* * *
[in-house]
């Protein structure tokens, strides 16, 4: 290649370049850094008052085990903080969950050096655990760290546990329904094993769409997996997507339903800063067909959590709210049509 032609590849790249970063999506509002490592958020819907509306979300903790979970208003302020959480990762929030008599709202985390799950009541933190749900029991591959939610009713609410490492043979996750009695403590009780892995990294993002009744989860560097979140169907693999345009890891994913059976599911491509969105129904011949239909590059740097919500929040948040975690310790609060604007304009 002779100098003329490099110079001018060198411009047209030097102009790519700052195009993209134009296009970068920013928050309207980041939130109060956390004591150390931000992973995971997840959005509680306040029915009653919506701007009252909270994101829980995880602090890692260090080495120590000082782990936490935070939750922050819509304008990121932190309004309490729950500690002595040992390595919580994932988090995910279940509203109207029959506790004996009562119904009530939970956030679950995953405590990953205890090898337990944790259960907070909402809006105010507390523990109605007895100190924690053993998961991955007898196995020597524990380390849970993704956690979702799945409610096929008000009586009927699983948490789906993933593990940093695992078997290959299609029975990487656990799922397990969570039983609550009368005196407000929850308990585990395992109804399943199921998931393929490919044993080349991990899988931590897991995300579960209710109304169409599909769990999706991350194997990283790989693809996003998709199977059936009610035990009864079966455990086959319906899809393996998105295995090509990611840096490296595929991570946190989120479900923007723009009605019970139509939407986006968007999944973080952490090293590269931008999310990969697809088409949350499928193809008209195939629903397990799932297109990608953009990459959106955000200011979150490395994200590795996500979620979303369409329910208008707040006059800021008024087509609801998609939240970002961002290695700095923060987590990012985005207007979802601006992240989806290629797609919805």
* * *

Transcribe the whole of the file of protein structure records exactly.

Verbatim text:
[in-house]
């Protein structure tokens, strides 16, 4: 290649370049850094008052085990903080969950050096655990760290546990329904094993769409997996997507339903800063067909959590709210049509 032609590849790249970063999506509002490592958020819907509306979300903790979970208003302020959480990762929030008599709202985390799950009541933190749900029991591959939610009713609410490492043979996750009695403590009780892995990294993002009744989860560097979140169907693999345009890891994913059976599911491509969105129904011949239909590059740097919500929040948040975690310790609060604007304009 002779100098003329490099110079001018060198411009047209030097102009790519700052195009993209134009296009970068920013928050309207980041939130109060956390004591150390931000992973995971997840959005509680306040029915009653919506701007009252909270994101829980995880602090890692260090080495120590000082782990936490935070939750922050819509304008990121932190309004309490729950500690002595040992390595919580994932988090995910279940509203109207029959506790004996009562119904009530939970956030679950995953405590990953205890090898337990944790259960907070909402809006105010507390523990109605007895100190924690053993998961991955007898196995020597524990380390849970993704956690979702799945409610096929008000009586009927699983948490789906993933593990940093695992078997290959299609029975990487656990799922397990969570039983609550009368005196407000929850308990585990395992109804399943199921998931393929490919044993080349991990899988931590897991995300579960209710109304169409599909769990999706991350194997990283790989693809996003998709199977059936009610035990009864079966455990086959319906899809393996998105295995090509990611840096490296595929991570946190989120479900923007723009009605019970139509939407986006968007999944973080952490090293590269931008999310990969697809088409949350499928193809008209195939629903397990799932297109990608953009990459959106955000200011979150490395994200590795996500979620979303369409329910208008707040006059800021008024087509609801998609939240970002961002290695700095923060987590990012985005207007979802601006992240989806290629797609919805």